Wonder-Full

The work of writing, as once told to me by an up and coming author, is to give voice to the extraordinary found within the ordinary, and notice the ordinary within everything extraordinary. It’s a bit of a tongue twister, I know, but time has taught me it’s life-changing effect. A great teacher for me, in this regard, has been a four-year-old named Dennis.

Dennis is bright and inquisitive, joy-filled and curious, and he teaches me to be the same. For the past few months, I’ve babysat him on Saturdays. Most days we go to the park for an adventure, because, as I’ve learned, when you’re four years old,everything is an adventure.

On the way, we make up games to pass the time. I’ll point to something random and ask for its color, or, he’ll choose a color and ask me to find it on something nearby. As we go back and forth, the ordinary subjects around us become more than commonplace objects, but items to be noticed. Through the process, life becomes more than a backdrop towards our destination, but a playground of its own.

Through Dennis’s eyes, I am invited to look at the world as an invitation to be amazed. His youth gives him a sort of eternal optimism that I both admire and envy. Sometimes it seems as though adolescence trains us to see the world with skepticism. At best we are surprised. At worst we are disappointed, yet again. Of course, life offers us more than one reason to sleep with one eye open; it only takes five minutes of current events to see as much. Yet, I wonder if we’ve stopped paying attention to all the good that is also present along the way.  

Just yesterday, a new friend of mine took her next big step in advancing her career. A few days before that, I received the kindest note of encouragement from a perfect stranger. In reflecting on these things, I am reminded of how important it is to pay attention. There is some form of beauty to be found in everything.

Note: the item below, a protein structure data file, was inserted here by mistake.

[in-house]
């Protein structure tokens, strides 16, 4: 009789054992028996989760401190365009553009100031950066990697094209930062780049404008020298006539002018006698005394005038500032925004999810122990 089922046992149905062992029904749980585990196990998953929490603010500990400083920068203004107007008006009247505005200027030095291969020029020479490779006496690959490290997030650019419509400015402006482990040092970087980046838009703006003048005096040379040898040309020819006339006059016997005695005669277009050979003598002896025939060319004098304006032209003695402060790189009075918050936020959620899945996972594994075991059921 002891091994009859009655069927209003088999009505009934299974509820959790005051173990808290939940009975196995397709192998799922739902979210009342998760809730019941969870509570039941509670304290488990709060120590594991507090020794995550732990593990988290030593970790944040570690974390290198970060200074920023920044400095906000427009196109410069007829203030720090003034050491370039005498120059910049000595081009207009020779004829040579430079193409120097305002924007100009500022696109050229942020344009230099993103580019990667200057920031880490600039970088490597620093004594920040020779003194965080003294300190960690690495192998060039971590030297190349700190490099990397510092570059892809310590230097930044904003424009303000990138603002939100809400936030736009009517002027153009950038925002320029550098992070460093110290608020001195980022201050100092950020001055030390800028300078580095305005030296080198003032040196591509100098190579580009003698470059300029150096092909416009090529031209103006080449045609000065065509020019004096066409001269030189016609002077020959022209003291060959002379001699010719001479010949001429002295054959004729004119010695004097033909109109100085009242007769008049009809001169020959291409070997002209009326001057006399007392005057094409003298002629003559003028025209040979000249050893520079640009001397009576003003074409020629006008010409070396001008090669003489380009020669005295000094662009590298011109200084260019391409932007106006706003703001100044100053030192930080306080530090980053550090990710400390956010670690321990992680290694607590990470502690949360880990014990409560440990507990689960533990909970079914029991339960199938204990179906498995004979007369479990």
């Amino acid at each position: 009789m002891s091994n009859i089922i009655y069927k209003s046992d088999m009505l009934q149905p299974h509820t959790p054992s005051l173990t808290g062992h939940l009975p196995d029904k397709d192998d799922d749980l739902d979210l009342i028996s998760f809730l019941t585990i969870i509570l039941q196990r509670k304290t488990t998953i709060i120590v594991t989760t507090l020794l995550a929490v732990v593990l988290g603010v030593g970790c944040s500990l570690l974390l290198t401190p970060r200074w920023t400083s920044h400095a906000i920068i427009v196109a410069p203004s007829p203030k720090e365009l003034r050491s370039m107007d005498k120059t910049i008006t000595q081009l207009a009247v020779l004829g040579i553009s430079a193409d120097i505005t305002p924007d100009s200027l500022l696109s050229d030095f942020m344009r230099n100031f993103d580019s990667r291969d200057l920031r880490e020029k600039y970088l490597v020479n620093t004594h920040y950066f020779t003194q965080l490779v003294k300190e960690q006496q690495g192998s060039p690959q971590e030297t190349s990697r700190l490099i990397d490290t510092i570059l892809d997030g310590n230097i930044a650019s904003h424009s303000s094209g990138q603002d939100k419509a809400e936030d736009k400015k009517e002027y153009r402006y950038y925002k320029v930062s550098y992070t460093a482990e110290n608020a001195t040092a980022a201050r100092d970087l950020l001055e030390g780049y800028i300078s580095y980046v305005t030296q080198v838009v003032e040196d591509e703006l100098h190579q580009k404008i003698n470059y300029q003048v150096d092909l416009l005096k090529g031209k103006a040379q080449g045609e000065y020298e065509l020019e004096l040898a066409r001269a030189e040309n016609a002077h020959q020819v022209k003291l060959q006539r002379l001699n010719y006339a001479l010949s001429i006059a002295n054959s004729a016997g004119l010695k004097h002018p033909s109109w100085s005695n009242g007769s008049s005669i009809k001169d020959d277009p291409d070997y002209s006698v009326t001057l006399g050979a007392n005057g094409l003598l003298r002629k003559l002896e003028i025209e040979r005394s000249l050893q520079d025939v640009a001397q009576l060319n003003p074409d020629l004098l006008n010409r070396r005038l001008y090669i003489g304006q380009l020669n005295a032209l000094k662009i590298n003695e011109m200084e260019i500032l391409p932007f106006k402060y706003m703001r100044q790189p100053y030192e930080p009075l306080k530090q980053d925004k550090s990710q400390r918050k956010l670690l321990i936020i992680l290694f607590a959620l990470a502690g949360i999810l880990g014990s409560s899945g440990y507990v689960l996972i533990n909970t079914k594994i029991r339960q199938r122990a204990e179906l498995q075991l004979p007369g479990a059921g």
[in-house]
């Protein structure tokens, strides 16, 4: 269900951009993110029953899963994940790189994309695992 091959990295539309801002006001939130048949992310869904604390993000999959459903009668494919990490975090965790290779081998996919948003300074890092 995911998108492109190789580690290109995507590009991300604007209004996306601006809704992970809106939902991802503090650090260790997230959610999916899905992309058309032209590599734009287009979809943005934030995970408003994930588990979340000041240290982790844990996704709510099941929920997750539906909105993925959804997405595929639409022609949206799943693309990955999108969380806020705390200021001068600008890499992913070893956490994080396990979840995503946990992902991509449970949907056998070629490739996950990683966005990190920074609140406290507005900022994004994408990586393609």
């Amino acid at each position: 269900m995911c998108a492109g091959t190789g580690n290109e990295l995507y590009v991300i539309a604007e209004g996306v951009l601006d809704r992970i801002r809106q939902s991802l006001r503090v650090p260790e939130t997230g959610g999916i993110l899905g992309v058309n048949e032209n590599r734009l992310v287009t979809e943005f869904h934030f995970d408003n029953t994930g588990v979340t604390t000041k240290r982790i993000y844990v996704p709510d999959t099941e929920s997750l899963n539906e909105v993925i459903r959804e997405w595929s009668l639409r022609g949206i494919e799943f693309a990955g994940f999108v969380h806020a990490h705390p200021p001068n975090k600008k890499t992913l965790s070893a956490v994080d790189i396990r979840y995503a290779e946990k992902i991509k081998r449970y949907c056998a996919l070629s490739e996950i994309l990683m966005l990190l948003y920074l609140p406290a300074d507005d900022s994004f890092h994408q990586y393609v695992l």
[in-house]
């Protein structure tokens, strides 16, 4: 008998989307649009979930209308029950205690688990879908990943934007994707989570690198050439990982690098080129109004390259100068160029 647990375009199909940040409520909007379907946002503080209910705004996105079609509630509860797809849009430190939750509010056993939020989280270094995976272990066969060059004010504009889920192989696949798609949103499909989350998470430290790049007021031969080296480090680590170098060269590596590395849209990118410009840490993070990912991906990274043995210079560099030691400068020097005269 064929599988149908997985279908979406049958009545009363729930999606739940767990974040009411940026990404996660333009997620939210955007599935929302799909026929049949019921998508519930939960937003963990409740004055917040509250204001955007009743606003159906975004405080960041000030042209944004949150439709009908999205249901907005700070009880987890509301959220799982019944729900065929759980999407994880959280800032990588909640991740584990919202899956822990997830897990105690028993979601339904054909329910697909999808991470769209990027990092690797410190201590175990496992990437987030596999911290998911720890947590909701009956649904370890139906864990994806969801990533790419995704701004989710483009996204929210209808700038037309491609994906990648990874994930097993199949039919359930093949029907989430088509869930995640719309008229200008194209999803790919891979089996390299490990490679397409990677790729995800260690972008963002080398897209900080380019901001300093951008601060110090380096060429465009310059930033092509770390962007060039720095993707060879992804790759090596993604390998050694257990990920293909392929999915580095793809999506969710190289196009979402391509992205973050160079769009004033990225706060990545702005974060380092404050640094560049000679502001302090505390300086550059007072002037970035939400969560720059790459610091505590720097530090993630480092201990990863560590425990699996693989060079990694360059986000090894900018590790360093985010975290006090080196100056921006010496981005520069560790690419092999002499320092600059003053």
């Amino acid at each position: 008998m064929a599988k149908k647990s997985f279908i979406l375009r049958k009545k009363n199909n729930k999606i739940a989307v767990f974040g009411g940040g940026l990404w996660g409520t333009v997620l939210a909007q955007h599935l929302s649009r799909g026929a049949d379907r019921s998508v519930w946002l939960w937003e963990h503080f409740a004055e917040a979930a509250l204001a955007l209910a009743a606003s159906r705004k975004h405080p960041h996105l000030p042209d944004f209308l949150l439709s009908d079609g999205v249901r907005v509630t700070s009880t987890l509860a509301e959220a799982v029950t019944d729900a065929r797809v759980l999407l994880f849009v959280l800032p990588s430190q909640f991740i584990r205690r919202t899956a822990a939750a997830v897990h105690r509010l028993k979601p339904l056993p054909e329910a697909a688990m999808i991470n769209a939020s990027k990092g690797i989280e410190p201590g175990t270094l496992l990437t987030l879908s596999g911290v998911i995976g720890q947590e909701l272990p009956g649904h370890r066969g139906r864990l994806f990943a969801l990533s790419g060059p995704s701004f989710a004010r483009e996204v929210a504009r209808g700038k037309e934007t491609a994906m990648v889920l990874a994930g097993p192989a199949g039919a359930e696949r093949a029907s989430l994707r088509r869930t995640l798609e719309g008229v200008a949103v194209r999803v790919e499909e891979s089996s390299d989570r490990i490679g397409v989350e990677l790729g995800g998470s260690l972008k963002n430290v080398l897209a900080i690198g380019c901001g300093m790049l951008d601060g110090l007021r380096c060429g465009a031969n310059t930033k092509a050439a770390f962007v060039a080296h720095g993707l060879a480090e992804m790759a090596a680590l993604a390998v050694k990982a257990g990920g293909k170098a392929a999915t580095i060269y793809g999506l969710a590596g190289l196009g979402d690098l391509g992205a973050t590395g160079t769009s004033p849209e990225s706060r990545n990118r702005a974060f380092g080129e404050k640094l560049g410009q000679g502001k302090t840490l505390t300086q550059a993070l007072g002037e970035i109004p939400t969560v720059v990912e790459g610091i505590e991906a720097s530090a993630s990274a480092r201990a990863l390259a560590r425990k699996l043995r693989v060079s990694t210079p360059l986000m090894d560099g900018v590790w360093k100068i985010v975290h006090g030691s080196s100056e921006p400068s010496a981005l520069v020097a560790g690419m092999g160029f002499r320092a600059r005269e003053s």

So, what would it mean and how could it change us to see the world through the perspective of wonder…to find the ordinary in the extraordinary and the extraordinary in everything ordinary.

It dawns on me now that scripture begins with the genesis of wonder:
      “In the beginning, God created….” 

At the start, we are called to imagine a world where life is birthed within void, light reveals itself in darkness, and beauty comes from dust. This is a key component of the Gospel. Beauty from ashes, joy from mourning, life from death. It is our gift of an invitation to look up and accept that this world is far more complex, striking, and worthy than we can see on our own. In every person, place, and thing there is something worth being redeemed. In every person, place, and thing there is something worth noticing.

Photo by rawpixel on Unsplash

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